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Employees as Social Ambassadors: The Personal Brand Dilemma

Employees as Social Ambassadors: The Personal Brand DilemmaThis week I've read at least three articles talking about the benefits of recruiting employees as social ambassadors for a company's brand (see articles at the bottom of this post).  It goes without saying that an employee's social network will have more trusted and loyal connections than a branded social network.  It's the next logical step in an organisations journey to social maturity.  However, not all employees are ready to become brand ambassadors.  For many, working hours end when they walk out of the office.Download our FREE Employee Advocacy Workbook and learn how to plan an advocacy  program in 8 simple steps.

So, does business have to become personal in this socially networked world?  In my opinion, yes. It is best practice to engage your employees as social ambassadors.

As an employee, I recognise that my profession (of Marketing) is changing.  If I don't change I'm going to be out of a job.  It's not the responsibility of my employer to take care of my professional development.  I have to invest in myself.  Learn new skills.  Read about how my profession is changing.  Build a network.  Protect and nurture that network.  Carve out my own professional identity. In effect, I'm running a business around my personal brand.  It is personal - it's who I am.  I don't suddenly change my personality when I walk out of the office.

As the Social Business lead at SAP EMEA, I'm encouraging other employees to take a similar approach.  It's great for the company - nurturing thought leaders to share their experience and knowledge to wider communities.  But it's also essential for professionals who want to further their career.  My message is simple.  Business has become personal.  Figure out what your brand angle is and then build upon it.

Here are my top tips for stepping into your personal brand on social media:

1. Decide your brand angle 


Look through your previous roles.  What have you done?  What have you achieved?  What kind of companies have you enjoyed working for?  What do you like doing?  What don't you like doing?  What are you passionate about?  What is it that keeps you talking...you know, when people can't shut you up because you're so passionate about the topic?  That's your angle!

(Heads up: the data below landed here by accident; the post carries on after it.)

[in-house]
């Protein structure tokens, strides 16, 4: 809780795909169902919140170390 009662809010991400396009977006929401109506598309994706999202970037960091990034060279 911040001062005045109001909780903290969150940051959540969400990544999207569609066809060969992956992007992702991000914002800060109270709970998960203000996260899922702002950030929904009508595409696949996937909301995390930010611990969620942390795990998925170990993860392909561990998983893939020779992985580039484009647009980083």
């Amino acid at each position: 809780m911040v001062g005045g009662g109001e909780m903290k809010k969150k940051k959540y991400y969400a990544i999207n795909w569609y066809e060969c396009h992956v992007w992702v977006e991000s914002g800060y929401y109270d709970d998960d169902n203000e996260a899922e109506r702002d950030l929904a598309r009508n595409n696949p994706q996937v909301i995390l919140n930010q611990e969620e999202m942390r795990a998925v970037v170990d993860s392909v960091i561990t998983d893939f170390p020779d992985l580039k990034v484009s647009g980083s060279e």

2. Update Your LinkedIn profile  


Your LinkedIn profile is your personal web page so make sure you update it and keep it fresh.  There are a couple of things you absolutely need to do - a professional photo, a good headline and a keyword filled Summary about you and your experience.  Take time to get this right.  There's only one chance to make a good first impression.

3. Build Your Network

Take time to build your network.  Connect with friends, old college buddies, fellow employees, old colleagues - the bigger your network, the more valuable it will become.  Remember, you're not just connecting with them - you're connecting to their network.  Someone, somewhere may need your help or advice.  This is all about providing value and being helpful.

4. Educate Yourself

No-one else is going to do this for you.  Stop waiting for that "training budget" and start reading!  There is a ton of content online to help you along.  Set up some Google Alerts so that you are notified when blogs are written around topics you're interested in.  Sign up to LinkedIn Pulse and choose topics that relate to your role and read your news feed for 5 minutes every morning.  Stay informed.

5. Write A Blog

Okay - this takes commitment and time but it's a great way to log your thoughts and opinions and is the next logical step to building your personal brand.  It's also a brilliant want to augment your LinkedIn profile with something that makes you stand out from the crowd.  This is a topic on its own so I will stop writing here!

There is no doubt that employees will adopt social business at different rates.  There are three generations in the workforce - Gen Y, Gen X and Baby Boomers - all with varying levels of experience, technology adoption and attitudes to work.  A recent article in The Economist (Winning The Generation Game) discusses such challenges facing organisations.

Download our FREE Employee Advocacy Workbook and learn how to plan an advocacy  program in 8 simple steps.

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Related Blog Posts on Employee Advocacy You May Be Interested In:

How Social Employees Can Be The Perfect Brand Ambassadors

Brands Sitting On A Secret Army Of Marketers

CEOs:  Prepare Now For Employee Activists

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